Static Load Bearing in Transfemoral Amputees fitted with Osseointegrated Fixation: Pilot Study
Cairns, Nicola J., Frossard, Laurent A., & Branemark, Rickard (2006) Static Load Bearing in Transfemoral Amputees fitted with Osseointegrated Fixation: Pilot Study. In Joint Local Symposium 2006. Physical Sciences and Engineering in Medicine: The Local Scene in Queensland XVII, May, Brisbane.
A direct skeletal fixation method has been developed whereby a titanium implant is screwed
into the residual femur of transfemoral amputees to which their prosthesis is attached(1). It is
necessary that the amputees undergo a lengthy rehabilitation program to return to ambulation.
The program involves incremental loading of the fixation until full weight bearing is
achieved. The rate of loading to be applied on the long axis of the fixation is determined by
the quality of the residual skeleton and the level of pain experienced by the amputee.
Rotational loading of the implant is to be avoided at this stage(1). The amputee uses a
domestic scale to provide feedback of the load applied. A comparison between the prescribed
load and the true loading applied to the implant would help validate the program(2).
A six channel transducer was fitted to the amputee’s usual rehabilitation prostheses and the
true forces and moments were measured while the amputee performed the loading. The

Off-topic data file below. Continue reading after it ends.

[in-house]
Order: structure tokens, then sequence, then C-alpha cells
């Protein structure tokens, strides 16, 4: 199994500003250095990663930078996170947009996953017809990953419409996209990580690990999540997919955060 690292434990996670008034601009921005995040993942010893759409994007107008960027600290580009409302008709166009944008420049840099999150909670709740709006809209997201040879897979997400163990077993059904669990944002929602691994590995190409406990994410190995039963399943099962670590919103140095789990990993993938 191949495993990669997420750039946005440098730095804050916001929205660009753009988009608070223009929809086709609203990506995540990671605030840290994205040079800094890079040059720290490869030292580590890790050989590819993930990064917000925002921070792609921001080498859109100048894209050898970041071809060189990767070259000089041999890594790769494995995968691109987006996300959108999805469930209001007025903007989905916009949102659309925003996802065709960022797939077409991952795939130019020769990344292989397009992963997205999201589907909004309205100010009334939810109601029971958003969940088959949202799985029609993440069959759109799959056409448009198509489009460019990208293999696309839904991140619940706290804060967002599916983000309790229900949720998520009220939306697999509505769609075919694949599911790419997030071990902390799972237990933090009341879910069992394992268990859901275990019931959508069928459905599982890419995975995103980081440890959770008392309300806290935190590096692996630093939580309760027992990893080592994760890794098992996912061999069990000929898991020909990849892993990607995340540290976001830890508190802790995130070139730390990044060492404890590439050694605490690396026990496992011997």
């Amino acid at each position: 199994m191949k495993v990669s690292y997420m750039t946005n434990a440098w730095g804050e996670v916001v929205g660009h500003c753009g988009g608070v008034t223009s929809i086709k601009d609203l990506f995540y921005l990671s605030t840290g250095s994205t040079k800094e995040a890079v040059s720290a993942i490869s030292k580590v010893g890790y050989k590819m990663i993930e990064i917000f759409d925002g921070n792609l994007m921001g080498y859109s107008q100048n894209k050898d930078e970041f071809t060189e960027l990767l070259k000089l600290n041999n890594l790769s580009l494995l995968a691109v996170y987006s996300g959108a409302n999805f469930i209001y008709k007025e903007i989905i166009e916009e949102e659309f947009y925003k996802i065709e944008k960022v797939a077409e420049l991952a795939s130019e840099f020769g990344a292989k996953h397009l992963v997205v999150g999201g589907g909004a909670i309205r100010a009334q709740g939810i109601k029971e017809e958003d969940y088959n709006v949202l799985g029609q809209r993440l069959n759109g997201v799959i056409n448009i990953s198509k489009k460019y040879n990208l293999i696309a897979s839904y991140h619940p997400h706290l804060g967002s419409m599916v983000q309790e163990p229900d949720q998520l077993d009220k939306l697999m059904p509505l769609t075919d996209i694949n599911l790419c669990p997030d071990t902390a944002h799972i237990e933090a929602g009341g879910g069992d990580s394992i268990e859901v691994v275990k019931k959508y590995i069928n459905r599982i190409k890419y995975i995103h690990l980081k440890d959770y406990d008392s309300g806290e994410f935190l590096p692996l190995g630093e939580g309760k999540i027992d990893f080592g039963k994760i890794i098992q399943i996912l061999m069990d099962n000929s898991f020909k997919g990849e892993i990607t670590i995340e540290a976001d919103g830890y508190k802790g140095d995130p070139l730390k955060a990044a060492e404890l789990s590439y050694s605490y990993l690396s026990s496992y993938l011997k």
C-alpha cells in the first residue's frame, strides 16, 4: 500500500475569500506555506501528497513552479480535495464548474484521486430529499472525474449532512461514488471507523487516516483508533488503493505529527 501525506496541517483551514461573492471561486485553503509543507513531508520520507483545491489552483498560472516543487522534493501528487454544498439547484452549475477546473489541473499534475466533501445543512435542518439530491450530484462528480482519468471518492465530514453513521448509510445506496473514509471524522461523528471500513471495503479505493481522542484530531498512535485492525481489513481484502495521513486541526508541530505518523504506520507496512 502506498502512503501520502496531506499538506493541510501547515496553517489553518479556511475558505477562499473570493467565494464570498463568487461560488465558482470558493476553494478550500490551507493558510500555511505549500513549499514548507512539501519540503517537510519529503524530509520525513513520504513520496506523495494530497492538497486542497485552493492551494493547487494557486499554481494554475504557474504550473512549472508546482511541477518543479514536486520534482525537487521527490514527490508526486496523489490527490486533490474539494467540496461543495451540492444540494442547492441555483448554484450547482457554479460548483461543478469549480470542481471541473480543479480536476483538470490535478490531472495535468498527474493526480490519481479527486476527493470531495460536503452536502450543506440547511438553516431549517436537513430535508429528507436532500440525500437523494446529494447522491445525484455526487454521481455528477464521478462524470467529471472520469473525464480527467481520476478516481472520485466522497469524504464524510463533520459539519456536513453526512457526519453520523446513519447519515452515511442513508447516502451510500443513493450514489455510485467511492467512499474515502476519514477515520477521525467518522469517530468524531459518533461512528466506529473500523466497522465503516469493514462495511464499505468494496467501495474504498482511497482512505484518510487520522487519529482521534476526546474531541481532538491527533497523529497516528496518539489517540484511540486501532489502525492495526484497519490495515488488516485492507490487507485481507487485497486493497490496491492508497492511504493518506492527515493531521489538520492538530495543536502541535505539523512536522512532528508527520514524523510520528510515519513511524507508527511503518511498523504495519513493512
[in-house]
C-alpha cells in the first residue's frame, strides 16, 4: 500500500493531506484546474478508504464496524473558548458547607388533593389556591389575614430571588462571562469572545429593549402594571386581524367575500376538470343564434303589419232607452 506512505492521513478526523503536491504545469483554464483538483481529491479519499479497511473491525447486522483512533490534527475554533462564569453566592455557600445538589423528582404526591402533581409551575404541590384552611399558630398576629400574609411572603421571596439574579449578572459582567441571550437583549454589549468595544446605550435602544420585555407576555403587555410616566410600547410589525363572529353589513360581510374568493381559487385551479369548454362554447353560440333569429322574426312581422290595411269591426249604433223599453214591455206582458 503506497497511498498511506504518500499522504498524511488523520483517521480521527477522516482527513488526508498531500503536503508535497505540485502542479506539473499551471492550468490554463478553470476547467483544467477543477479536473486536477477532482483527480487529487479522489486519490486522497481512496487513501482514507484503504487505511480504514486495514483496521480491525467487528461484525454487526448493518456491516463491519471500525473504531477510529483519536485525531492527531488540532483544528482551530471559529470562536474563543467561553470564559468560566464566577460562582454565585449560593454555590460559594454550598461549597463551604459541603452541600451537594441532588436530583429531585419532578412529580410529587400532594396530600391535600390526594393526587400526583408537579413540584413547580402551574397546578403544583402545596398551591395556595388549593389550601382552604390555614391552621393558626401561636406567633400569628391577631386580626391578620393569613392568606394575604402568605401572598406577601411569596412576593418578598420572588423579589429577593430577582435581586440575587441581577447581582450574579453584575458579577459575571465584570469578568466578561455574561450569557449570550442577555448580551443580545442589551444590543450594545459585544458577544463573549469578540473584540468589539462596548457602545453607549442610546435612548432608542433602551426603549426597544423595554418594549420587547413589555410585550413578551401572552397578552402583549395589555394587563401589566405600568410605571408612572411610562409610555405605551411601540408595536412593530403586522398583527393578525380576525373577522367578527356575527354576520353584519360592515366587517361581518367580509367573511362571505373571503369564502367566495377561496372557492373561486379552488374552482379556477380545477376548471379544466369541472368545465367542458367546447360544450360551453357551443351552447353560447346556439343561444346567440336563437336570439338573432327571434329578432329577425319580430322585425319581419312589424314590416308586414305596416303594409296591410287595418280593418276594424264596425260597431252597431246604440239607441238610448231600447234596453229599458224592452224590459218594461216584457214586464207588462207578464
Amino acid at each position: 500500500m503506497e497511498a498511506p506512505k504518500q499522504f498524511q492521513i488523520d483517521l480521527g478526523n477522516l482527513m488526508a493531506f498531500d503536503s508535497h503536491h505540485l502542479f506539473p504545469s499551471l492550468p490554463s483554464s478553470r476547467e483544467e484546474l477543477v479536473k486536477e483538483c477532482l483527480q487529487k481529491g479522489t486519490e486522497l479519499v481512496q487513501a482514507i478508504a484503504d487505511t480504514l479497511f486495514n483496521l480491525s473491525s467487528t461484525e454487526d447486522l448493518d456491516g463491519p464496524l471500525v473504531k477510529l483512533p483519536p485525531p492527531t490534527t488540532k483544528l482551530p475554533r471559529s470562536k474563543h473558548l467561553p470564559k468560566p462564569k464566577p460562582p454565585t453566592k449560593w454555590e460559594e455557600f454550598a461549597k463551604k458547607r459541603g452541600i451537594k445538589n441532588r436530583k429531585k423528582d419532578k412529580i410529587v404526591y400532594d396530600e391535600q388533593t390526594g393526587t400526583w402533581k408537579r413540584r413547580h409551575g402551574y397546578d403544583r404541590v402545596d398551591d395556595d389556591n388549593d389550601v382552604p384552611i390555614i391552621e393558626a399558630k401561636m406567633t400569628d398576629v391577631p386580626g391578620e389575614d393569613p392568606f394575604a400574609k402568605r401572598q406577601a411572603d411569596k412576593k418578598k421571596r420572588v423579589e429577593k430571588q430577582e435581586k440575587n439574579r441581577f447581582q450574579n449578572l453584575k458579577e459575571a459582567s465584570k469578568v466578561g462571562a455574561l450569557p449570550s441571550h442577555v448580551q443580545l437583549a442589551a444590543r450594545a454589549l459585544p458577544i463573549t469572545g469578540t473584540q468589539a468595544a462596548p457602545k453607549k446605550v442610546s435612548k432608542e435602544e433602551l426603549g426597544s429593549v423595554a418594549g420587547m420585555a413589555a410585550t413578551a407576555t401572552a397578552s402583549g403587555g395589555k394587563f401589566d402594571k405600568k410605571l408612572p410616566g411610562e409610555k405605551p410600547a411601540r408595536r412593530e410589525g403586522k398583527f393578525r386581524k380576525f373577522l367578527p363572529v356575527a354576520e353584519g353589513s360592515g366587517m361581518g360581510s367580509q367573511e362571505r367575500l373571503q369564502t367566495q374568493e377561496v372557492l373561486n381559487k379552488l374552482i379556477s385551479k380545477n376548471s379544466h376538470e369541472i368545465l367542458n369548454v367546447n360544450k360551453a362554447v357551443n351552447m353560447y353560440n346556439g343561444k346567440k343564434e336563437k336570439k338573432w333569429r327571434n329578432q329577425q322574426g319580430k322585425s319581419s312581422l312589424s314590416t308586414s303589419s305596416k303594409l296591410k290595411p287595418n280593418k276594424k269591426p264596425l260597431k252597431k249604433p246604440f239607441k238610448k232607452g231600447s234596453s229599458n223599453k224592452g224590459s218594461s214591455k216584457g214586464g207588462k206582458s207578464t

amputee was asked to apply a load of 40 Kg to the residuum for a time period of five seconds.
The results showed the force applied to the long axis of the fixation and the resultant force
were 9% and 15% higher than the prescribed load. The moment applied around the mediolateral
axis was six times higher than around the antero-posterior and long axes.
The resultant force and the force applied on the long axis of the fixation were larger than the
prescribed load indicating the inaccuracy of the measurement using the scale. The magnitude
of the component of force applied to the medio-lateral and antero-posterior axes and the
moment around the medio-lateral axis were larger than anticipated by the clinical team
indicating that rotational loading occurs during the exercise program.
There are several consequential studies arising from these results such as to continue to
investigate the correlation between the applied load and the prescribed load, to collect
kinematic data to investigate the effect of body weight shift, in particular trunk and head
position, on the forces and moments applied to the abutment and compare the loading patterns
between activities of daily living and the static exercises.
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|Item Type:||Conference Paper|
|Additional Information:||For more information contact email@example.com|
|Keywords:||Static Load Bearing, Transfemoral Amputation, Osseointegrated Fixation|
|Subjects:||Australian and New Zealand Standard Research Classification > TECHNOLOGY (100000)|
|Divisions:||Past > QUT Faculties & Divisions > Faculty of Built Environment and Engineering|
|Copyright Owner:||Copyright 2006 (please consult author)|
|Deposited On:||17 May 2006|
|Last Modified:||10 Aug 2011 23:20|
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